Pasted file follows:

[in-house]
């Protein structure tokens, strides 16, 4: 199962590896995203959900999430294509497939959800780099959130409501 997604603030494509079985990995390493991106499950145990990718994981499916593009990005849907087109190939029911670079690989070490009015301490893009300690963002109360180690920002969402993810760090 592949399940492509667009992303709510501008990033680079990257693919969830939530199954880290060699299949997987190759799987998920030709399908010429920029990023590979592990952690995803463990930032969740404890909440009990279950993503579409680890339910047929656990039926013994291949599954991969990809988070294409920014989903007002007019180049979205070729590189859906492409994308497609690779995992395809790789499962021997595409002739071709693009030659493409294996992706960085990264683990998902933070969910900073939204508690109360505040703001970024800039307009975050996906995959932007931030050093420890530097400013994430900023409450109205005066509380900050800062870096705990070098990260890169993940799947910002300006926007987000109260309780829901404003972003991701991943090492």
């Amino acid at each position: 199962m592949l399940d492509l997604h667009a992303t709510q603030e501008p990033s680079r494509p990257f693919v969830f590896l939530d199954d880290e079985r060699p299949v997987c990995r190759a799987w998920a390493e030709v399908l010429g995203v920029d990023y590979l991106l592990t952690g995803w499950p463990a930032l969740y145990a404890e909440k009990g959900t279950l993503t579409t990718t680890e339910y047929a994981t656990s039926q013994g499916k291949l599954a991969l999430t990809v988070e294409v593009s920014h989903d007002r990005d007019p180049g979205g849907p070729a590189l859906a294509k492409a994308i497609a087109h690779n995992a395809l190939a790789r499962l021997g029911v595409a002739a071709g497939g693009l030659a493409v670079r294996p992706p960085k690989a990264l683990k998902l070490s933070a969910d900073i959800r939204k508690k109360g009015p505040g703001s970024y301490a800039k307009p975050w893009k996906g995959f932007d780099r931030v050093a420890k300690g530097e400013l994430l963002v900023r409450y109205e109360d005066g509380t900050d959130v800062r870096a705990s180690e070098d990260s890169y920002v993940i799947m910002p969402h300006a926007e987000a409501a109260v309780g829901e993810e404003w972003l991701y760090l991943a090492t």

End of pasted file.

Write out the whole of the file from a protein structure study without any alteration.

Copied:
[in-house]
């Protein structure tokens, strides 16, 4: 199962590896995203959900999430294509497939959800780099959130409501 997604603030494509079985990995390493991106499950145990990718994981499916593009990005849907087109190939029911670079690989070490009015301490893009300690963002109360180690920002969402993810760090 592949399940492509667009992303709510501008990033680079990257693919969830939530199954880290060699299949997987190759799987998920030709399908010429920029990023590979592990952690995803463990930032969740404890909440009990279950993503579409680890339910047929656990039926013994291949599954991969990809988070294409920014989903007002007019180049979205070729590189859906492409994308497609690779995992395809790789499962021997595409002739071709693009030659493409294996992706960085990264683990998902933070969910900073939204508690109360505040703001970024800039307009975050996906995959932007931030050093420890530097400013994430900023409450109205005066509380900050800062870096705990070098990260890169993940799947910002300006926007987000109260309780829901404003972003991701991943090492």
């Amino acid at each position: 199962m592949l399940d492509l997604h667009a992303t709510q603030e501008p990033s680079r494509p990257f693919v969830f590896l939530d199954d880290e079985r060699p299949v997987c990995r190759a799987w998920a390493e030709v399908l010429g995203v920029d990023y590979l991106l592990t952690g995803w499950p463990a930032l969740y145990a404890e909440k009990g959900t279950l993503t579409t990718t680890e339910y047929a994981t656990s039926q013994g499916k291949l599954a991969l999430t990809v988070e294409v593009s920014h989903d007002r990005d007019p180049g979205g849907p070729a590189l859906a294509k492409a994308i497609a087109h690779n995992a395809l190939a790789r499962l021997g029911v595409a002739a071709g497939g693009l030659a493409v670079r294996p992706p960085k690989a990264l683990k998902l070490s933070a969910d900073i959800r939204k508690k109360g009015p505040g703001s970024y301490a800039k307009p975050w893009k996906g995959f932007d780099r931030v050093a420890k300690g530097e400013l994430l963002v900023r409450y109205e109360d005066g509380t900050d959130v800062r870096a705990s180690e070098d990260s890169y920002v993940i799947m910002p969402h300006a926007e987000a409501a109260v309780g829901e993810e404003w972003l991701y760090l991943a090492t």